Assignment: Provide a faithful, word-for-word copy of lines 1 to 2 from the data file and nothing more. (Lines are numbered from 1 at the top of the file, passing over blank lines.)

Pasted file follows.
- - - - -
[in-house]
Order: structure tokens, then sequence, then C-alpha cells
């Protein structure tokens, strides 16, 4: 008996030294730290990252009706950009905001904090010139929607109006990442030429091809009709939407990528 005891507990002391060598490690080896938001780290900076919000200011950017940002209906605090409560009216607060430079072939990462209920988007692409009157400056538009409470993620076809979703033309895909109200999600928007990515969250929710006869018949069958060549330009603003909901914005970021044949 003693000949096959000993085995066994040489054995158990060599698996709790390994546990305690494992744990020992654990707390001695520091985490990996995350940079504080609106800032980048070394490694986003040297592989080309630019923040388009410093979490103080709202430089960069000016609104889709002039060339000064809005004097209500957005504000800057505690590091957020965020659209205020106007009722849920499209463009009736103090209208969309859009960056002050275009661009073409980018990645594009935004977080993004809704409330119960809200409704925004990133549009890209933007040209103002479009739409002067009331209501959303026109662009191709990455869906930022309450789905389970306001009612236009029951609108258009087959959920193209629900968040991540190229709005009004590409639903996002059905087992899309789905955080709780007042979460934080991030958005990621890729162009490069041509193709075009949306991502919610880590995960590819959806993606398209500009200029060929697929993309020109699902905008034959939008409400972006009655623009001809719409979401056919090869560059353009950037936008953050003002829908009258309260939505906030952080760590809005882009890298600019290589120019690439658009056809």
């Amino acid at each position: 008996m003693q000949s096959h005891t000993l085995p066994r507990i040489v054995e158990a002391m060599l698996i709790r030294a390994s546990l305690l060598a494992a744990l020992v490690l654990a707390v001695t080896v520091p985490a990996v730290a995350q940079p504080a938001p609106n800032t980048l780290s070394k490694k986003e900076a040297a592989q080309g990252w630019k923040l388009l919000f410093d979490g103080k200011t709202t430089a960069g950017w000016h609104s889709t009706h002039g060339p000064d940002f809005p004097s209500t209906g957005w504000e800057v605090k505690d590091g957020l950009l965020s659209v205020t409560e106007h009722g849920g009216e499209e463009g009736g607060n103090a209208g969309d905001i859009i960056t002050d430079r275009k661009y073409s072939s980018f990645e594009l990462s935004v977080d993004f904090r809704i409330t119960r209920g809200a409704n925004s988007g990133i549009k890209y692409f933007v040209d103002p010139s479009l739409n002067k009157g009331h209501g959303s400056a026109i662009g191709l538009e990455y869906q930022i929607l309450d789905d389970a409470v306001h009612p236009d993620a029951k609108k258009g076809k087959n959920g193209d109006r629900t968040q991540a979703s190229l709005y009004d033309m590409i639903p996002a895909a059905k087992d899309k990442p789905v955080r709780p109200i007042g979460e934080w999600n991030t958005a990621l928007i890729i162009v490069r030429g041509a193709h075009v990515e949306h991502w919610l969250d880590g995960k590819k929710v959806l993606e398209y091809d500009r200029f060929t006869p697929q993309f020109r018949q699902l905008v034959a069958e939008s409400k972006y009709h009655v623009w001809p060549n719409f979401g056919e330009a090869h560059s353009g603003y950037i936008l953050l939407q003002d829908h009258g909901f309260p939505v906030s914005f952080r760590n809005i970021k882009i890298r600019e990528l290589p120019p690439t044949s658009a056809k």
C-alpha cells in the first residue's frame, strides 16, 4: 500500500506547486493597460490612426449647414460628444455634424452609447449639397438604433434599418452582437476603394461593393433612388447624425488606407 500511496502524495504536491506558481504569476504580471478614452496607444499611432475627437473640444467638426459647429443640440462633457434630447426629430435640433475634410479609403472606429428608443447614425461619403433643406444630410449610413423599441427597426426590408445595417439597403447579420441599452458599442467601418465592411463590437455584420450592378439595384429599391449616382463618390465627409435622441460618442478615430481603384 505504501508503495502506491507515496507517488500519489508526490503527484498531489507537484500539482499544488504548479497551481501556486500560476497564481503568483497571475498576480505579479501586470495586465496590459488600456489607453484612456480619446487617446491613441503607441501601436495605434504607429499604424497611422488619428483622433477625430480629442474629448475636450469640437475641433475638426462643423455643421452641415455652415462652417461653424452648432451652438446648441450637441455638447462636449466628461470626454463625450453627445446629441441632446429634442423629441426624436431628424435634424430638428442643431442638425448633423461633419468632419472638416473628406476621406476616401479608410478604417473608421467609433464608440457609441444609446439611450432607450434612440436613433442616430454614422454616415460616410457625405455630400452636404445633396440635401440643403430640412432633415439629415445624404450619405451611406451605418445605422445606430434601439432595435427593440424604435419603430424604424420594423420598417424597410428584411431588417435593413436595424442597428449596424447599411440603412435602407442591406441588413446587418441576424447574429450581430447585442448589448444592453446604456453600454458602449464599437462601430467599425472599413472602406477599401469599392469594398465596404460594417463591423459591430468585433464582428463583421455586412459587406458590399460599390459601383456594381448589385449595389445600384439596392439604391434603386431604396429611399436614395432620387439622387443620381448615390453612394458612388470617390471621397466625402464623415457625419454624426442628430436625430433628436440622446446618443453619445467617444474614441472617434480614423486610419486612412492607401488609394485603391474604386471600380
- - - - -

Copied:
[in-house]
Order: structure tokens, then sequence, then C-alpha cells